It was a matter of time before the highest political offices in the West came to be occupied by ‘Kamala’, ‘Rishi’ and ‘Priti’. There is something altogether thrilling about the familiarity with which these names roll off our tongues, and the affinity we feel is not wholly invented. We share with today’s US vice-president and Britain’s chancellor a cultural heritage that goes beyond the oftentimes limiting tropes of nationality and genealogy. When Priti Patel, UK’s home secretary, speaks to her Conservative Party colleagues about the value of seva (service) in Manchester, she is making Indianness a part of their discourse.
In a year when discussions about race and identity seem to have radically altered, we see immigrants owning their narratives like never before. But while there is, on the one hand, a clear, new confidence with which the Indian diaspora is now doing its business, we also see that they are demonstrating a greater responsibility towards the world in which they live. Having been made Microsoft chairman this year, Satya Nadella has shown an earnest commitment towards reducing his company’s carbon footprint. Despite record profits, ArcelorMittal Group executive chairman Lakshmi Mittal is, similarly, just as concerned about the environment.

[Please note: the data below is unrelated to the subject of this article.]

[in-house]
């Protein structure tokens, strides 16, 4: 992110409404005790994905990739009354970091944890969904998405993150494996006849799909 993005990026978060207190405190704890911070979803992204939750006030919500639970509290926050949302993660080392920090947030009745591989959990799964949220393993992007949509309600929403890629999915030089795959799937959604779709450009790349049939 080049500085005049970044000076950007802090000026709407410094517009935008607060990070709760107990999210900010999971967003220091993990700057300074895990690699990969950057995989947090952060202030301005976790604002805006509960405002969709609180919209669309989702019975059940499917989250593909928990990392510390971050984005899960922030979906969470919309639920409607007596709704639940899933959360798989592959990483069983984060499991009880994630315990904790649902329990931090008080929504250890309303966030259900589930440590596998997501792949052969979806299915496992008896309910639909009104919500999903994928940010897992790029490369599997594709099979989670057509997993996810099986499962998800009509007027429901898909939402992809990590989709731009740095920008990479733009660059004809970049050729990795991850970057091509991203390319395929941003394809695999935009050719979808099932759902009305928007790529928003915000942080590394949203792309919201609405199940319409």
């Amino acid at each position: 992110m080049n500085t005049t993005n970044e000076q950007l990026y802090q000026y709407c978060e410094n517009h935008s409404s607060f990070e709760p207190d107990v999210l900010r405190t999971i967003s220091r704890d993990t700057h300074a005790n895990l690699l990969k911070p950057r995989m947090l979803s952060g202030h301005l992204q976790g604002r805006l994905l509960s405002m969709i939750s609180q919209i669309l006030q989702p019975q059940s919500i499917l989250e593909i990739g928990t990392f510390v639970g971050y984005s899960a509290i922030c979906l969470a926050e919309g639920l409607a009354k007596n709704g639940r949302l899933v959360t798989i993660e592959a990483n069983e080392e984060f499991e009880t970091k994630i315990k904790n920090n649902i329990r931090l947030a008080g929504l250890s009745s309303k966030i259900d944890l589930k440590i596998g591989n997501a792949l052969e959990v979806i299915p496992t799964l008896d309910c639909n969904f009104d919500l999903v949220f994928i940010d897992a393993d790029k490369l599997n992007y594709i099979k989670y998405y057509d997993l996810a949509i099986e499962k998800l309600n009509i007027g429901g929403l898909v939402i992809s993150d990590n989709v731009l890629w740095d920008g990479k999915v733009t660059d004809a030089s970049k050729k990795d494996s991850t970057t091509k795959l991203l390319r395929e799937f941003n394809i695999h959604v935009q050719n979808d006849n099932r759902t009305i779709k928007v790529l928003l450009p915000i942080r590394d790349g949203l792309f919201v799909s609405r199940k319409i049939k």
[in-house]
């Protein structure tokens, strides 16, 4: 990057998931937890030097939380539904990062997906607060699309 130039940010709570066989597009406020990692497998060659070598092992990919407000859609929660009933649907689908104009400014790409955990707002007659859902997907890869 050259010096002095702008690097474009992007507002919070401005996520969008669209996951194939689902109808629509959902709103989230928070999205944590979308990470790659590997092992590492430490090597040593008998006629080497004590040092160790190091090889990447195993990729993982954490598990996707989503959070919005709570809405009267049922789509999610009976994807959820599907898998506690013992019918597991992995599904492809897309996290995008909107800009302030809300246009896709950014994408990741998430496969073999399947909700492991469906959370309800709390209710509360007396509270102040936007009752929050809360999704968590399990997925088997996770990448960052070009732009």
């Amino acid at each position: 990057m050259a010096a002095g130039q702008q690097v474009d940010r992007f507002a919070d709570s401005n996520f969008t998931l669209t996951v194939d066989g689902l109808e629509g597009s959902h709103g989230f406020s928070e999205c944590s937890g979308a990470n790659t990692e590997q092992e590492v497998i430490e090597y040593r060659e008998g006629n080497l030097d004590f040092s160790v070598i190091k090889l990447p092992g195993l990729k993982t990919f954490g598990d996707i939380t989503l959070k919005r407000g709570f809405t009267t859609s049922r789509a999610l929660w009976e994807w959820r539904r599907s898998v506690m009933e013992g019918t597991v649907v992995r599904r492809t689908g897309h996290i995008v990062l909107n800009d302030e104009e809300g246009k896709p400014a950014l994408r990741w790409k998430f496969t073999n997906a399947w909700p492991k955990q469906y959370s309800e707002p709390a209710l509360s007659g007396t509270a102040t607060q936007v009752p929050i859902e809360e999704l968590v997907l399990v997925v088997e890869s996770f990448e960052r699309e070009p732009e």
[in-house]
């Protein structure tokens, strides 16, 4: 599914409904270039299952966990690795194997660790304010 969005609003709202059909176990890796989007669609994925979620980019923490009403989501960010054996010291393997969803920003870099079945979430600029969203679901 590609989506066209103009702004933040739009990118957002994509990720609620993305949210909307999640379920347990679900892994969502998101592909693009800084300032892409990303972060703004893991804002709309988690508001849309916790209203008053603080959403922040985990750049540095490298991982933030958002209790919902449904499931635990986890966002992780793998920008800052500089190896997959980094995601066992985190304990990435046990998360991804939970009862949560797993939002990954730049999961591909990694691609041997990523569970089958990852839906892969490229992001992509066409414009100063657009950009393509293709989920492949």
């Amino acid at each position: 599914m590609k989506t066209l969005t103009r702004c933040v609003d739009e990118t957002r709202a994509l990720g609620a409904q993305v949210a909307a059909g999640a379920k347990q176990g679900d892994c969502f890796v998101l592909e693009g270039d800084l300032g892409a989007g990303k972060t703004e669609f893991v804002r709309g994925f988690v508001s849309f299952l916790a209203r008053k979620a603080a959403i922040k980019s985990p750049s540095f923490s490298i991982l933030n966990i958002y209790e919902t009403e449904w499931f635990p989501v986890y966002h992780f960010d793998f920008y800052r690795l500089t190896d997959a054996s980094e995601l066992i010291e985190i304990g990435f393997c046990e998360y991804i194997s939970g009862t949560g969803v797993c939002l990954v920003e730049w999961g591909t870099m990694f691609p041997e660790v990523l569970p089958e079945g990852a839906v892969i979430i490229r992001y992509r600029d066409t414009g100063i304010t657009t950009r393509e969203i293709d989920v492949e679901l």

Some NRIs have also proven true that Indian adage—it is invariably our own people who come to our aid when we are in peril. As Covid exacerbated concerns about our health and economy, it was Soumya Swaminathan, the WHO’s chief scientist, who helped us prepare better for adversity, and it was the IMF’s Gita Gopinath who gave us an economic roadmap for recovery. Be it a simple Google search or fighting the pandemic, there now seems to be an Indian hand in everything. This is our best moment.